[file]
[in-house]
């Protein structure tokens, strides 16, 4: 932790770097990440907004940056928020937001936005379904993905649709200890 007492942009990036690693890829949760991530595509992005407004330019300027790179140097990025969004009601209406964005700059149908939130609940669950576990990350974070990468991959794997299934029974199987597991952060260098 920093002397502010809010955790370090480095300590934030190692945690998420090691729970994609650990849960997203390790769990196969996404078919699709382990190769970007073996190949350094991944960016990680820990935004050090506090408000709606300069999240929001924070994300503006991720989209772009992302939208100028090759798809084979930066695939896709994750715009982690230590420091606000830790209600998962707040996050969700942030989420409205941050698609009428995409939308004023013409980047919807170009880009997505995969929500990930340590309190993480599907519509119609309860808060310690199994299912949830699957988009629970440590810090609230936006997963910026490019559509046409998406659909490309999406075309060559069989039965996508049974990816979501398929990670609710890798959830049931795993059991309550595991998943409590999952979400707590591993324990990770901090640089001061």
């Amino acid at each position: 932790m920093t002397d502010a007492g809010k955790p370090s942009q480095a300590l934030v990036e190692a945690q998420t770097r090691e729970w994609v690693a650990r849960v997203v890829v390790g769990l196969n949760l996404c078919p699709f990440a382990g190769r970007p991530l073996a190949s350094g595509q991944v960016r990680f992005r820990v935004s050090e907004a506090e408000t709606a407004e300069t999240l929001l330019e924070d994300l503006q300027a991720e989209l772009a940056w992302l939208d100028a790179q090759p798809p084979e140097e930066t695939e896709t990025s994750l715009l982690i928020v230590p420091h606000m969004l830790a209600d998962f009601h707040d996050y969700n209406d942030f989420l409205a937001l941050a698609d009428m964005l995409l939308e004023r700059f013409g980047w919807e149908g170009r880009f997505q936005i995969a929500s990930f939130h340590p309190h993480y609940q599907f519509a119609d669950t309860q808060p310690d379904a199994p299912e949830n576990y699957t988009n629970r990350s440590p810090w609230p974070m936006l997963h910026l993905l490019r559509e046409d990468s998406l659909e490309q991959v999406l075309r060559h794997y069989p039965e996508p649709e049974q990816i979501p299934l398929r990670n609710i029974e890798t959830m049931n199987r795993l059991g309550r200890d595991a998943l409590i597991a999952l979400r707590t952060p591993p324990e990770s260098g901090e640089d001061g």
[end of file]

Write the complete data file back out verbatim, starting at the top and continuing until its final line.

[in-house]
């Protein structure tokens, strides 16, 4: 932790770097990440907004940056928020937001936005379904993905649709200890 007492942009990036690693890829949760991530595509992005407004330019300027790179140097990025969004009601209406964005700059149908939130609940669950576990990350974070990468991959794997299934029974199987597991952060260098 920093002397502010809010955790370090480095300590934030190692945690998420090691729970994609650990849960997203390790769990196969996404078919699709382990190769970007073996190949350094991944960016990680820990935004050090506090408000709606300069999240929001924070994300503006991720989209772009992302939208100028090759798809084979930066695939896709994750715009982690230590420091606000830790209600998962707040996050969700942030989420409205941050698609009428995409939308004023013409980047919807170009880009997505995969929500990930340590309190993480599907519509119609309860808060310690199994299912949830699957988009629970440590810090609230936006997963910026490019559509046409998406659909490309999406075309060559069989039965996508049974990816979501398929990670609710890798959830049931795993059991309550595991998943409590999952979400707590591993324990990770901090640089001061």
């Amino acid at each position: 932790m920093t002397d502010a007492g809010k955790p370090s942009q480095a300590l934030v990036e190692a945690q998420t770097r090691e729970w994609v690693a650990r849960v997203v890829v390790g769990l196969n949760l996404c078919p699709f990440a382990g190769r970007p991530l073996a190949s350094g595509q991944v960016r990680f992005r820990v935004s050090e907004a506090e408000t709606a407004e300069t999240l929001l330019e924070d994300l503006q300027a991720e989209l772009a940056w992302l939208d100028a790179q090759p798809p084979e140097e930066t695939e896709t990025s994750l715009l982690i928020v230590p420091h606000m969004l830790a209600d998962f009601h707040d996050y969700n209406d942030f989420l409205a937001l941050a698609d009428m964005l995409l939308e004023r700059f013409g980047w919807e149908g170009r880009f997505q936005i995969a929500s990930f939130h340590p309190h993480y609940q599907f519509a119609d669950t309860q808060p310690d379904a199994p299912e949830n576990y699957t988009n629970r990350s440590p810090w609230p974070m936006l997963h910026l993905l490019r559509e046409d990468s998406l659909e490309q991959v999406l075309r060559h794997y069989p039965e996508p649709e049974q990816i979501p299934l398929r990670n609710i029974e890798t959830m049931n199987r795993l059991g309550r200890d595991a998943l409590i597991a999952l979400r707590t952060p591993p324990e990770s260098g901090e640089d001061g």